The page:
digital hippo compliance
Things you might not have considered
by Rachael Sauceman

Whether you’ve worked in the homecare space for decades or have joined the ranks more recently, you’ve likely learned about the Health Insurance Portability and Accountability Act (HIPAA). After all, HIPAA requires adherence to a very specific set of privacy-related standards, designed to protect patients and their private health information.

When you think of HIPAA, details related to a homecare patient’s health file probably come to mind. You recognize and understand the importance of keeping that clinical record secure and away from the eyes of those who are not authorized to see it.

But you might be surprised to know that HIPAA’s purview goes well beyond day-to-day clinical practices or even in-office information. Your homecare organization’s digital presence—including your marketing efforts—must also maintain HIPAA compliance.

Why & How HIPAA Affects Marketing

When it comes to marketing, “storytelling” has been a buzzword for a few years now. Odds are you’ve included a patient testimonial or two in your marketing efforts, whether in print or on your website.

After all, telling a patient’s story—and even sharing his or her family’s experience with your company’s homecare services—makes a compelling case for what other prospective customers could expect.

When you use a patient testimonial or patient photo in your marketing materials, you likely know that you need to have the patient sign off on appropriate documentation allowing you to share that information.

But it’s important to note that you need this authorization even if you’re not sharing health-related details about the patient. The simple act of including them in your marketing collateral identifies the person as a potential patient, which is considered protected health information (PHI).

More Than Meets the Eye

Although sharing patient information feels like the most obvious way in which HIPAA compliance overlaps with marketing, there’s more to it. In fact, most HIPAA violations that emerge from marketing efforts don’t relate to the content you’re creating.

Instead marketing-related HIPAA infractions often occur from the information you’re gathering as part of your marketing efforts, rather than information you’re giving out. 

What is meant by that—and more importantly, where should you focus your attention to prevent any HIPAA compliance mishaps? First, think about where you’re seeking to collect information from patients or potential patients, such as contact forms or event signups.

Evaluate the below for potential HIPAA violations:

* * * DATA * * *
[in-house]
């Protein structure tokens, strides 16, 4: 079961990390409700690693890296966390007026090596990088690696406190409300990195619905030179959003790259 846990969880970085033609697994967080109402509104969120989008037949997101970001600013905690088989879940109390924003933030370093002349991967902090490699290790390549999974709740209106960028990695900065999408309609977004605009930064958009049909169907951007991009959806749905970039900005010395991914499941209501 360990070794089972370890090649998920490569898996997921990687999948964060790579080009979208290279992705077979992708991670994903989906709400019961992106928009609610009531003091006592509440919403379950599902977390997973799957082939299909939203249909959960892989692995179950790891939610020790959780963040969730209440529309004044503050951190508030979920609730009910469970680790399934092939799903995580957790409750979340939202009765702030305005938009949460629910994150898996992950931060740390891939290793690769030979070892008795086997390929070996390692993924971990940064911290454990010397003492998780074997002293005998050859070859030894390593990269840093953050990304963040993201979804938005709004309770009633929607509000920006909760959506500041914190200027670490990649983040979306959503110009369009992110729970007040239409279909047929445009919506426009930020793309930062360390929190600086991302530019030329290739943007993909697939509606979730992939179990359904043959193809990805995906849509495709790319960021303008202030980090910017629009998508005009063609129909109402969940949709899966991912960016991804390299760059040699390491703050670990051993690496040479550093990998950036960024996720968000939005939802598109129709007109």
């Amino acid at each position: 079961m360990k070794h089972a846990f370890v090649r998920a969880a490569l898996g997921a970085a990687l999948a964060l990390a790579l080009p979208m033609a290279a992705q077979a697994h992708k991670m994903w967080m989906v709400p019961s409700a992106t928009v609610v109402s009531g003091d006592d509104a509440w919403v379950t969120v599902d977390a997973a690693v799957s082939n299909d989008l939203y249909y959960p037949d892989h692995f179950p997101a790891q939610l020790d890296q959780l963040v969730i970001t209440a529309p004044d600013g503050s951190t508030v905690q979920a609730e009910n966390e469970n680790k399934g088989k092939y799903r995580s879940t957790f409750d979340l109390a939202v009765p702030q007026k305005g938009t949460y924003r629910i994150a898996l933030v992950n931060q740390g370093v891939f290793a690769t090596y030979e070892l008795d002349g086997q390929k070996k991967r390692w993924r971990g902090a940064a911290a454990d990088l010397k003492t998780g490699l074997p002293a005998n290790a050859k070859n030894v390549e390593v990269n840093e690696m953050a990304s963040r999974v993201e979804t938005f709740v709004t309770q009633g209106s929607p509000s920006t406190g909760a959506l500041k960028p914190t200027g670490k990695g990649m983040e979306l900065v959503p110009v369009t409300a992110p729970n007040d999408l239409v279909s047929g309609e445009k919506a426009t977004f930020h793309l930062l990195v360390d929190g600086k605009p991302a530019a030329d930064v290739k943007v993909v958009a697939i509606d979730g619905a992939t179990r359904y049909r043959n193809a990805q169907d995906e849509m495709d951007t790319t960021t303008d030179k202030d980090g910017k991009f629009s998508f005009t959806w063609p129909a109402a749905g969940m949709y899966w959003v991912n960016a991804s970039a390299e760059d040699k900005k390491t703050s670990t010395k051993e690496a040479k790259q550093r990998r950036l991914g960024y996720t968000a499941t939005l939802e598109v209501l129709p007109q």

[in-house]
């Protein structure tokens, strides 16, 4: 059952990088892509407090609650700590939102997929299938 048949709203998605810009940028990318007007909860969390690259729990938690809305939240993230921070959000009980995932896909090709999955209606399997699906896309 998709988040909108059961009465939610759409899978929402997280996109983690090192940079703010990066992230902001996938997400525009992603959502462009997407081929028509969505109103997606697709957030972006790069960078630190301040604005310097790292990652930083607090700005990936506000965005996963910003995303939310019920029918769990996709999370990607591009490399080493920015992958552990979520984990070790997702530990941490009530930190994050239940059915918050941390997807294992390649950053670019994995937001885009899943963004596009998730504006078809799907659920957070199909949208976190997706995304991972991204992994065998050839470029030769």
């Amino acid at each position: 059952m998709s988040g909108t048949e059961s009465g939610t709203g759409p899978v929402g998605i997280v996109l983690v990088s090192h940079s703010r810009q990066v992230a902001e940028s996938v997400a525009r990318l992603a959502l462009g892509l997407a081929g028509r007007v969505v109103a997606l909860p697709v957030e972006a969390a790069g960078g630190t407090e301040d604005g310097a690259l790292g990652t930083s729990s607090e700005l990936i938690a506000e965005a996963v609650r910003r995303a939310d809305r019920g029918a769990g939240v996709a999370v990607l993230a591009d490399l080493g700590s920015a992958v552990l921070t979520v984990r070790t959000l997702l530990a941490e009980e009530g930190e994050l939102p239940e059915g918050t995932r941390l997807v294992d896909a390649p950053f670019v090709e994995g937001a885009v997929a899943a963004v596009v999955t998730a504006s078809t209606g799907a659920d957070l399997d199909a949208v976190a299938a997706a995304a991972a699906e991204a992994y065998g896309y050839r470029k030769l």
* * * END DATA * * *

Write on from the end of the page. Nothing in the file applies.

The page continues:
• Your website. Websites are one of the most common sources of HIPAA marketing violations. After all, that’s where you spread the word about what sets your homecare organization apart—and it’s where you seek interaction from your audience. Any portion of your website that solicits information can present a potential HIPAA pitfall. After all, even a person’s address and phone number are considered PHI. To combat any potential issues, check with your website vendor to be sure all of your forms are encrypted and that the website itself is secure.
  • Any data collection tools you use. If you’re collecting information through tools on your website or in other marketing efforts, it’s a potential HIPAA hazard. This would include patient satisfaction surveys, user experience tools and even your analytic system. While mainstream tools like Google Analytics are usually secure, if you’re using other data collection tools, it’s worth talking with the vendor about how data is handled.
  • The people touching the data. This component of HIPAA compliance in marketing is often overlooked but is extremely important. All data related to patients, regardless of whether it’s health-related, is considered PHI. That means it must be protected to remain in HIPAA compliance. Carefully review all sources that provide you with data and determine who within your homecare organization actually needs to see that information. Make sure the data can only be accessed by those with permission—and end that permission when a person’s need for the information ends.
  • The length of time you’re keeping data. It’s unlikely that you need to hold on to most data you’re collecting for a long period of time. Patient information shouldn’t be stored past when it’s useful, so having some sort of system that destroys data once you’re past a certain point is important. This could come in the form of a digital process that can remove old information, or it could be as simple as a manual process performed at set intervals to ensure only currently relevant and necessary information is stored.

While it may feel as though staying on top of HIPAA compliance rules is an ever-evolving task, HIPAA compliant agency partners can help you ensure your efforts are within bounds. There are numerous HIPAA-compliant marketing tactics that can drive measurable gains for your business, while still protecting your patients and your business.

Rachael Sauceman is the head of strategic initiatives for Full Media, a Chattanooga, Tennessee-based digital marketing agency specializing in health care. Full Media offers a full spectrum of HIPAA-compliant digital marketing capabilities within the health care space, including website design, online advertising, SEO, patient experience optimization and analytics.